Swap Shop: Johnny Callison Goes to Philadelphia
Johnny Callison thought he had a bright future in Chicago. The White Sox thought so too.
The White Sox signed Callison out of high school in 1957, and the lanky outfielder showed promise in his first two minor league seasons. He batted .340 in 86 games in the California League in 1957. In 1958, moving up to AAA ball, Callison batted .283 with 29 home runs and 93 runs batted in. The White Sox brought Callison up at the end of the 1958 season, and he batted .297 in 18 games.
But he struggled in 1959 with the White Sox, batting only .173 and hitting just three home runs in 104 at-bats. He returned to the minors for the rest of the 1959 season, batting .299 but hitting only 10 home runs. The White Sox were convinced that, in Callison, they had a contact hitter with a great arm but questionable power.
So on December 9, 1959, the White Sox traded Callison for power in the form of third baseman Gene Freese. The 25-year-old Freese had pounded 23 home runs with 70 RBIs for the Philadelphia Phillies in 1959, and seemed on the verge of becoming a star. It was a straight-up swap, and one the Phillies would never regret.
Freese spent only one season in Chicago, batting .273 in 1960 with 17 home runs and 79 RBIs. In the off-season he would be traded again, this time to the Cincinnati Reds for a pair of pitchers, Cal McLish and Juan Pizarro. The Reds would be Freese’s fifth team in five years.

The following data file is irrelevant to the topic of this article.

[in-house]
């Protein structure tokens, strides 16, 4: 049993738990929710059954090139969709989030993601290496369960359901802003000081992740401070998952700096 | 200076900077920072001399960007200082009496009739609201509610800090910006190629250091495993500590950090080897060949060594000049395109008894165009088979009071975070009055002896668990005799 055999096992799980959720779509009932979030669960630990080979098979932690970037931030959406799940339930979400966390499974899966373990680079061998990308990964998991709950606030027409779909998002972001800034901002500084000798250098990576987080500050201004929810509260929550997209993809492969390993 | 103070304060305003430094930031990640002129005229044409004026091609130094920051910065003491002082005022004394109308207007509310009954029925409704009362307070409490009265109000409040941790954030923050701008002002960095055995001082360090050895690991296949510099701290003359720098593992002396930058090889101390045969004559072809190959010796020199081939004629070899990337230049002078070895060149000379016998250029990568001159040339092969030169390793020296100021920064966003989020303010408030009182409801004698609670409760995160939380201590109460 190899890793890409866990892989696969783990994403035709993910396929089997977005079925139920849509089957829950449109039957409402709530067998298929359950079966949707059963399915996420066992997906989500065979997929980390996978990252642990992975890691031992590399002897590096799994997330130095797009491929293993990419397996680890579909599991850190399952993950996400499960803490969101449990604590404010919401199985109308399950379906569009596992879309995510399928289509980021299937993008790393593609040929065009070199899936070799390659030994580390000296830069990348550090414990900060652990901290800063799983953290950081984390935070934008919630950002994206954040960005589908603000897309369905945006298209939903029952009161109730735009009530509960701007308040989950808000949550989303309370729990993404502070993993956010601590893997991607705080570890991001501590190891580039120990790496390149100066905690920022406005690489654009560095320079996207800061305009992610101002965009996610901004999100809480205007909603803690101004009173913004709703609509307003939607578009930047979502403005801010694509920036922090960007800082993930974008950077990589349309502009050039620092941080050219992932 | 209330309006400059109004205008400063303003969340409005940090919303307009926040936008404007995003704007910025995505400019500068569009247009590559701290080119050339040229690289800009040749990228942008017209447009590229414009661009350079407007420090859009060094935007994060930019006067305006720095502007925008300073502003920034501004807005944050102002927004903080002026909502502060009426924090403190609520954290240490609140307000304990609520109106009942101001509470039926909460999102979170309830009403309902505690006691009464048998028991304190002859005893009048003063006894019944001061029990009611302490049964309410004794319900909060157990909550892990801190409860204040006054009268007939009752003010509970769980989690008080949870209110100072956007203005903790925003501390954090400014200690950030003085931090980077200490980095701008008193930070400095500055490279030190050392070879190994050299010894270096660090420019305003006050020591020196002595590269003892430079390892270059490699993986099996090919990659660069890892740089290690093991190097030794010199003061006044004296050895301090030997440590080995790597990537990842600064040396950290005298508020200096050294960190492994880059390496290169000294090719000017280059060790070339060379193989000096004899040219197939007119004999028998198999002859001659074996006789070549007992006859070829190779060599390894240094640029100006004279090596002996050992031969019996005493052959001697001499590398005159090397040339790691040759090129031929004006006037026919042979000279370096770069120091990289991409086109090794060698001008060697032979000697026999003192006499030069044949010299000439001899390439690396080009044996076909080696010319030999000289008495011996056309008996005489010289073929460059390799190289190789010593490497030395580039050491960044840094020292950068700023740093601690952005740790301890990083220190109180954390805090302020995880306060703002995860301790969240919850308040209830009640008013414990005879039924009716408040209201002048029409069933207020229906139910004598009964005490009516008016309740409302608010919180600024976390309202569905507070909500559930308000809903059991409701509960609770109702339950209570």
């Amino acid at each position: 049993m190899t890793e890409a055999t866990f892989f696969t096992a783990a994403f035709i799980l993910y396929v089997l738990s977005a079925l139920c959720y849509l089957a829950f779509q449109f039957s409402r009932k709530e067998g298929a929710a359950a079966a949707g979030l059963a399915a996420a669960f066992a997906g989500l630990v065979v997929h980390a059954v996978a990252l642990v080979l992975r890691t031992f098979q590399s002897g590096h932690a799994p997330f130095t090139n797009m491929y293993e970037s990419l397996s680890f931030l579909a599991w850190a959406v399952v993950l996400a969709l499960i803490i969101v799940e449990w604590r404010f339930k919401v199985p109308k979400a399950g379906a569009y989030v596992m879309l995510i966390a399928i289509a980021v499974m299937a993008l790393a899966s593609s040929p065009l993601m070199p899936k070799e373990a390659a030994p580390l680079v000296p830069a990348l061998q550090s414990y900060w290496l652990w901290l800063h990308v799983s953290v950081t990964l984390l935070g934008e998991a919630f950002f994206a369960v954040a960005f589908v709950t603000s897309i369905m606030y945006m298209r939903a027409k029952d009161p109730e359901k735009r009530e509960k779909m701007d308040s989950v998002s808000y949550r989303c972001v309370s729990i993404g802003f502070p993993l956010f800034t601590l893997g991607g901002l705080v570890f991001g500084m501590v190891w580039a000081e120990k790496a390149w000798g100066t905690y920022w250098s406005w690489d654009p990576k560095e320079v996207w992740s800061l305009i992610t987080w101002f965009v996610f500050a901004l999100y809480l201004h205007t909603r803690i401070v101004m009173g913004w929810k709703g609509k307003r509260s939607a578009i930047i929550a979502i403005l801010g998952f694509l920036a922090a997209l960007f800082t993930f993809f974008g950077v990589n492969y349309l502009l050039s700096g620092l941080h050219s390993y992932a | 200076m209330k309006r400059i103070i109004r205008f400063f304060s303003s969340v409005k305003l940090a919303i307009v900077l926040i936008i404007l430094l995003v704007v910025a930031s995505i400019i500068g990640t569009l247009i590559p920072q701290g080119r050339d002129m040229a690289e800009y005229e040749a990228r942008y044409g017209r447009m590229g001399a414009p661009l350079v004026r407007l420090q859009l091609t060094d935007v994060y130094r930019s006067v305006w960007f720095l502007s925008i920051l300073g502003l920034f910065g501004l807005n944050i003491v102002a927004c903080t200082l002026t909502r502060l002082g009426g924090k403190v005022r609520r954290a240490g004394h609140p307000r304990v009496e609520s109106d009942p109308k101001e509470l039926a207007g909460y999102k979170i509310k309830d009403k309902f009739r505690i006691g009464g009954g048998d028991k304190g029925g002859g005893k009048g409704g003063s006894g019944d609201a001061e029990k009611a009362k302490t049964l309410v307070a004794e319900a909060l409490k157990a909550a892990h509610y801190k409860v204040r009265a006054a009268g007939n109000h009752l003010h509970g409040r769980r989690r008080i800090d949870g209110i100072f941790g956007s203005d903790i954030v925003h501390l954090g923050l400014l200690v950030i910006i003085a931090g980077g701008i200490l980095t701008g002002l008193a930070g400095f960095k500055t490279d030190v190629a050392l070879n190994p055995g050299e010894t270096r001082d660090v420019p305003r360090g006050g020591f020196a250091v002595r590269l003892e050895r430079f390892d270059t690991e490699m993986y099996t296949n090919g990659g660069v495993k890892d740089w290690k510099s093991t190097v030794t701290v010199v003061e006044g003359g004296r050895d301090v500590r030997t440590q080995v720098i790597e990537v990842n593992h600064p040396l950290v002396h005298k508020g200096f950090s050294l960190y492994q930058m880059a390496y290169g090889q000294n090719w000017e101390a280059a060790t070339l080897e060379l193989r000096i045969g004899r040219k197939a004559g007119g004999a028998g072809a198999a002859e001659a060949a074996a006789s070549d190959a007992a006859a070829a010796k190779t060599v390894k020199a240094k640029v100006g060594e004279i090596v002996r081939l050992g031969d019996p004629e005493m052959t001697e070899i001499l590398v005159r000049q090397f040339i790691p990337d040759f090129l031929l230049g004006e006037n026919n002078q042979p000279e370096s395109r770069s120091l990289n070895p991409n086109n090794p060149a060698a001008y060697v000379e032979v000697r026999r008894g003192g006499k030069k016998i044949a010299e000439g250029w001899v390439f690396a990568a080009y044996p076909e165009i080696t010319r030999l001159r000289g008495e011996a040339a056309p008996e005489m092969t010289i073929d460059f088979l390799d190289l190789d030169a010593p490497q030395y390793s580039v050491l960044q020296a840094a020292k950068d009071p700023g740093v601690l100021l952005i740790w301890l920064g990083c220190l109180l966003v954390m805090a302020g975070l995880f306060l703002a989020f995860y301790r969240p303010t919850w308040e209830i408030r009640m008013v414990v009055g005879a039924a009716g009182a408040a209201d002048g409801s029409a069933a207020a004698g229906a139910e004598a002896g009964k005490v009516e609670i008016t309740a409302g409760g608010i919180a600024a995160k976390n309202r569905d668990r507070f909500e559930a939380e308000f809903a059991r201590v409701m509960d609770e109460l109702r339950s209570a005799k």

Callison would become a right-field fixture for the Phillies and an icon for their fans. After a pair of so-so seasons, he would bat .300 in 1962 with 23 home runs and 83 RBIs. He also led the National League with 10 triples that season and was named to the National League All-Star team. He would hit 31 home runs in 1964 (and finish second to Ken Boyer in the MVP voting) and 32 home runs in 1965, driving in more than 100 RBIs both seasons. He would stay in right field for the Phillies for the rest of the 1960s, until he was traded to the Chicago Cubs following the 1969 season.
Callison retired in 1973 after 16 major league seasons. He hit 226 home runs, 185 coming during his decade with the Phillies.
Freese hit only 115 home runs in a 12-year career that was marred by injuries.